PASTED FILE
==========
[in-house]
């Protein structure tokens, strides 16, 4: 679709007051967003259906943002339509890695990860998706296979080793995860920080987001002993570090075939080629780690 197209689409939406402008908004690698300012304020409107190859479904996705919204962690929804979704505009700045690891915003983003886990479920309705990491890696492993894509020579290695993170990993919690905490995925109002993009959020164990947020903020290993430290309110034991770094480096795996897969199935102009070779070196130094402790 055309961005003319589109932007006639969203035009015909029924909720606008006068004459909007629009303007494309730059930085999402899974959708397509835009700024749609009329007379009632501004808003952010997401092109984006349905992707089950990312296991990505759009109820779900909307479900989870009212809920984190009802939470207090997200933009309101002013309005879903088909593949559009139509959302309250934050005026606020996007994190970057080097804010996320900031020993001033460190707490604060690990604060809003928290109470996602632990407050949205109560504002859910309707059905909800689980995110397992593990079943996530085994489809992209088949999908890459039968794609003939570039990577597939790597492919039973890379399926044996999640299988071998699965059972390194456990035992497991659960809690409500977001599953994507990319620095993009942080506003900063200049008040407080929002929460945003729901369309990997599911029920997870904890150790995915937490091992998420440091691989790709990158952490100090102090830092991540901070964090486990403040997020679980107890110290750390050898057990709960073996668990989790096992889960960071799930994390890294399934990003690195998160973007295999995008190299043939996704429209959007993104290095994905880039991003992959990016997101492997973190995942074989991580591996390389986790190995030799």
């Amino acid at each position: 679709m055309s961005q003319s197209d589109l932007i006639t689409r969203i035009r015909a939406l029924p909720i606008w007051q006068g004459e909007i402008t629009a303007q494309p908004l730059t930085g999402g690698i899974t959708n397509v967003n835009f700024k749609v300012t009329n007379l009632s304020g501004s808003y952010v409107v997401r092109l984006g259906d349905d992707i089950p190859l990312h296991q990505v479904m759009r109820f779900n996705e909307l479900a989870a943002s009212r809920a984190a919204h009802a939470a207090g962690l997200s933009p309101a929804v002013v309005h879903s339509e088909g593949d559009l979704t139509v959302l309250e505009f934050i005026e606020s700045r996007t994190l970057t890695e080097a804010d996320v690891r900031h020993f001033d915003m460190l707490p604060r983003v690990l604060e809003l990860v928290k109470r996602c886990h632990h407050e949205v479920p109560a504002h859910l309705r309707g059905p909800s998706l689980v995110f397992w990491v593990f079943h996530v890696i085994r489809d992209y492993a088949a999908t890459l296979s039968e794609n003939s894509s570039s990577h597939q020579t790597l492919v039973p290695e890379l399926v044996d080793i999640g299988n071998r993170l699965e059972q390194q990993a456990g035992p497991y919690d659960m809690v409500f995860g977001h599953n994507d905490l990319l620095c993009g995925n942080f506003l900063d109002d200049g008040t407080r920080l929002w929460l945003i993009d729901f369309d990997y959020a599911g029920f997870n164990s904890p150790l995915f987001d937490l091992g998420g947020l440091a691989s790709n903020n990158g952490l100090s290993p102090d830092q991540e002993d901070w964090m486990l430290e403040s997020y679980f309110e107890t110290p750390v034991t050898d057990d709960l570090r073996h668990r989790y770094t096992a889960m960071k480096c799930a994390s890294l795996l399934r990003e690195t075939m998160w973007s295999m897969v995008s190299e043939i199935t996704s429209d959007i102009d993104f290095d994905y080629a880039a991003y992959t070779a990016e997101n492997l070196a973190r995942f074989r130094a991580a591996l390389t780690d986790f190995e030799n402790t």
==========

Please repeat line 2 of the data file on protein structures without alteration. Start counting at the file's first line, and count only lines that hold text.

């Protein structure tokens, strides 16, 4: 679709007051967003259906943002339509890695990860998706296979080793995860920080987001002993570090075939080629780690 197209689409939406402008908004690698300012304020409107190859479904996705919204962690929804979704505009700045690891915003983003886990479920309705990491890696492993894509020579290695993170990993919690905490995925109002993009959020164990947020903020290993430290309110034991770094480096795996897969199935102009070779070196130094402790 055309961005003319589109932007006639969203035009015909029924909720606008006068004459909007629009303007494309730059930085999402899974959708397509835009700024749609009329007379009632501004808003952010997401092109984006349905992707089950990312296991990505759009109820779900909307479900989870009212809920984190009802939470207090997200933009309101002013309005879903088909593949559009139509959302309250934050005026606020996007994190970057080097804010996320900031020993001033460190707490604060690990604060809003928290109470996602632990407050949205109560504002859910309707059905909800689980995110397992593990079943996530085994489809992209088949999908890459039968794609003939570039990577597939790597492919039973890379399926044996999640299988071998699965059972390194456990035992497991659960809690409500977001599953994507990319620095993009942080506003900063200049008040407080929002929460945003729901369309990997599911029920997870904890150790995915937490091992998420440091691989790709990158952490100090102090830092991540901070964090486990403040997020679980107890110290750390050898057990709960073996668990989790096992889960960071799930994390890294399934990003690195998160973007295999995008190299043939996704429209959007993104290095994905880039991003992959990016997101492997973190995942074989991580591996390389986790190995030799």